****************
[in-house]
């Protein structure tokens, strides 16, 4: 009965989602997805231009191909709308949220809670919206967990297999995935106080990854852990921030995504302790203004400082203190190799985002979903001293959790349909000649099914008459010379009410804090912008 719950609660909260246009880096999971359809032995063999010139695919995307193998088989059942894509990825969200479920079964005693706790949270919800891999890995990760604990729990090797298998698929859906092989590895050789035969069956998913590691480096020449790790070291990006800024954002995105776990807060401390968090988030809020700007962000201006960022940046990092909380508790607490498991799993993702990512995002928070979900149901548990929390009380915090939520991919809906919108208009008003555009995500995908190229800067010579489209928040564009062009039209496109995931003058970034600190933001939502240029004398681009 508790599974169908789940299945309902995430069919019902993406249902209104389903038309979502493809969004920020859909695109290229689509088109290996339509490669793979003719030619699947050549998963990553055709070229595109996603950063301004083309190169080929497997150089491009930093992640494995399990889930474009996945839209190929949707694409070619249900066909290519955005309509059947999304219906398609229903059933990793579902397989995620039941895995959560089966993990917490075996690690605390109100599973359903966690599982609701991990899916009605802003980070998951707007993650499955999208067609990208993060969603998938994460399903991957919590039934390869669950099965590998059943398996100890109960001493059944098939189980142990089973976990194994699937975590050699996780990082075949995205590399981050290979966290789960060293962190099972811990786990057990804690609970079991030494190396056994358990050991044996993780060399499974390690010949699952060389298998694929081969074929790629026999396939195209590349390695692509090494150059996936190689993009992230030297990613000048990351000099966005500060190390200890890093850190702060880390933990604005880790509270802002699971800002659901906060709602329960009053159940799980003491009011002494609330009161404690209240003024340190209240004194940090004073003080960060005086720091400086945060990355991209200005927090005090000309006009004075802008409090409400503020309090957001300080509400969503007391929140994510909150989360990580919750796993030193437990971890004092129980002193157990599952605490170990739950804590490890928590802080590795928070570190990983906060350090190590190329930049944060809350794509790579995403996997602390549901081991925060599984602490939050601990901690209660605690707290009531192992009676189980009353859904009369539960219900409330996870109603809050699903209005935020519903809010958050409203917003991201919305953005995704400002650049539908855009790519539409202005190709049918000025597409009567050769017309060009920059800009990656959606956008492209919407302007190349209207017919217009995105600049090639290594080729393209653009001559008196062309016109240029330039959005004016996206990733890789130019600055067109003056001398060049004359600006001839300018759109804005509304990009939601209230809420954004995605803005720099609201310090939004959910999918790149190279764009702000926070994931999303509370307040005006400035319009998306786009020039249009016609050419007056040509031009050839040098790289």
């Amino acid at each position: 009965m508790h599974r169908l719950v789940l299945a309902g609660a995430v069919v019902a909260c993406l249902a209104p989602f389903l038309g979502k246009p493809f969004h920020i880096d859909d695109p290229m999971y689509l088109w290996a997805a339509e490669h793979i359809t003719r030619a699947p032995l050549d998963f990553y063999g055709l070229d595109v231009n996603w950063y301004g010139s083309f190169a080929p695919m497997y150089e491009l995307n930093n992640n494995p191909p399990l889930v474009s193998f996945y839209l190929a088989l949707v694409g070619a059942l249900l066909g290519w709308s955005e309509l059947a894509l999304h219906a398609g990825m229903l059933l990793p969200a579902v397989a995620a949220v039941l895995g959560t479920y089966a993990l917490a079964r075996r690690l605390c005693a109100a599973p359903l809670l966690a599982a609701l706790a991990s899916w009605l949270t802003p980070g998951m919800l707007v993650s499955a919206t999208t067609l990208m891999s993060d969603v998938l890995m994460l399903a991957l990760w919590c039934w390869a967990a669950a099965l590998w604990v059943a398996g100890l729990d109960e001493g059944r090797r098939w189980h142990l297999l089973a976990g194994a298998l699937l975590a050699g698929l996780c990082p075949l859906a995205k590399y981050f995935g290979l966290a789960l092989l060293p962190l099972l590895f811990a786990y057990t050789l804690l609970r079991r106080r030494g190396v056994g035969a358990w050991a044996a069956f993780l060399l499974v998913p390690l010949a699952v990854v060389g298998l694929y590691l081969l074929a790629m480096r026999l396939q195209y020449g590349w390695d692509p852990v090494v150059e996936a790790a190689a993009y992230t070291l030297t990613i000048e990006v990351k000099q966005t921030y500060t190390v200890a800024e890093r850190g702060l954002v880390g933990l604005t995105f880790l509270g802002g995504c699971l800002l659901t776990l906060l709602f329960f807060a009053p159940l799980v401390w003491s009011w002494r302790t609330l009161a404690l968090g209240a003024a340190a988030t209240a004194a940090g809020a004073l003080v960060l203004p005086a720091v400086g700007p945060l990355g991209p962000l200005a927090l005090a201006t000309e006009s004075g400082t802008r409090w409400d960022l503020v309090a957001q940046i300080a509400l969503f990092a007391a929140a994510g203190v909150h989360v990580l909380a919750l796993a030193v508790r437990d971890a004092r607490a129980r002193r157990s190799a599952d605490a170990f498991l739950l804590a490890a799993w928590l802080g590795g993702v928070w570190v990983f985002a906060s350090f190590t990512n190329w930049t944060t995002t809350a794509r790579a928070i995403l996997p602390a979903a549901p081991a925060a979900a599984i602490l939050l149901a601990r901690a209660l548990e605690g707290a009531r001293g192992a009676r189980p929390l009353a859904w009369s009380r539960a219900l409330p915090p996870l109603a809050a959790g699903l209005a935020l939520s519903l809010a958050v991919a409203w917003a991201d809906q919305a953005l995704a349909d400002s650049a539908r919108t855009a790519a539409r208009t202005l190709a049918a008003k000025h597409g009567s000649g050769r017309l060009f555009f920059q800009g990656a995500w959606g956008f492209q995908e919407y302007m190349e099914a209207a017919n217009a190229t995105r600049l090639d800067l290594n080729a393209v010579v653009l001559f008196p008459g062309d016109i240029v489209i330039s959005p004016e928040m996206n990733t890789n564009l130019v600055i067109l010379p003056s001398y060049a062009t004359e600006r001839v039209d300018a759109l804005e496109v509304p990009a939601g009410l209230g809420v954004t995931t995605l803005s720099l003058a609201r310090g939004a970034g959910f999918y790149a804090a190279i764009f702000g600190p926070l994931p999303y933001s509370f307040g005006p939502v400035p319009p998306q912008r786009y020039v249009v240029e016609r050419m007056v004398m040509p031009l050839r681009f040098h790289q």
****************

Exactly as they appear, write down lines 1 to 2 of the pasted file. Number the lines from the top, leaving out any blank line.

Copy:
[in-house]
């Protein structure tokens, strides 16, 4: 009965989602997805231009191909709308949220809670919206967990297999995935106080990854852990921030995504302790203004400082203190190799985002979903001293959790349909000649099914008459010379009410804090912008 719950609660909260246009880096999971359809032995063999010139695919995307193998088989059942894509990825969200479920079964005693706790949270919800891999890995990760604990729990090797298998698929859906092989590895050789035969069956998913590691480096020449790790070291990006800024954002995105776990807060401390968090988030809020700007962000201006960022940046990092909380508790607490498991799993993702990512995002928070979900149901548990929390009380915090939520991919809906919108208009008003555009995500995908190229800067010579489209928040564009062009039209496109995931003058970034600190933001939502240029004398681009 508790599974169908789940299945309902995430069919019902993406249902209104389903038309979502493809969004920020859909695109290229689509088109290996339509490669793979003719030619699947050549998963990553055709070229595109996603950063301004083309190169080929497997150089491009930093992640494995399990889930474009996945839209190929949707694409070619249900066909290519955005309509059947999304219906398609229903059933990793579902397989995620039941895995959560089966993990917490075996690690605390109100599973359903966690599982609701991990899916009605802003980070998951707007993650499955999208067609990208993060969603998938994460399903991957919590039934390869669950099965590998059943398996100890109960001493059944098939189980142990089973976990194994699937975590050699996780990082075949995205590399981050290979966290789960060293962190099972811990786990057990804690609970079991030494190396056994358990050991044996993780060399499974390690010949699952060389298998694929081969074929790629026999396939195209590349390695692509090494150059996936190689993009992230030297990613000048990351000099966005500060190390200890890093850190702060880390933990604005880790509270802002699971800002659901906060709602329960009053159940799980003491009011002494609330009161404690209240003024340190209240004194940090004073003080960060005086720091400086945060990355991209200005927090005090000309006009004075802008409090409400503020309090957001300080509400969503007391929140994510909150989360990580919750796993030193437990971890004092129980002193157990599952605490170990739950804590490890928590802080590795928070570190990983906060350090190590190329930049944060809350794509790579995403996997602390549901081991925060599984602490939050601990901690209660605690707290009531192992009676189980009353859904009369539960219900409330996870109603809050699903209005935020519903809010958050409203917003991201919305953005995704400002650049539908855009790519539409202005190709049918000025597409009567050769017309060009920059800009990656959606956008492209919407302007190349209207017919217009995105600049090639290594080729393209653009001559008196062309016109240029330039959005004016996206990733890789130019600055067109003056001398060049004359600006001839300018759109804005509304990009939601209230809420954004995605803005720099609201310090939004959910999918790149190279764009702000926070994931999303509370307040005006400035319009998306786009020039249009016609050419007056040509031009050839040098790289």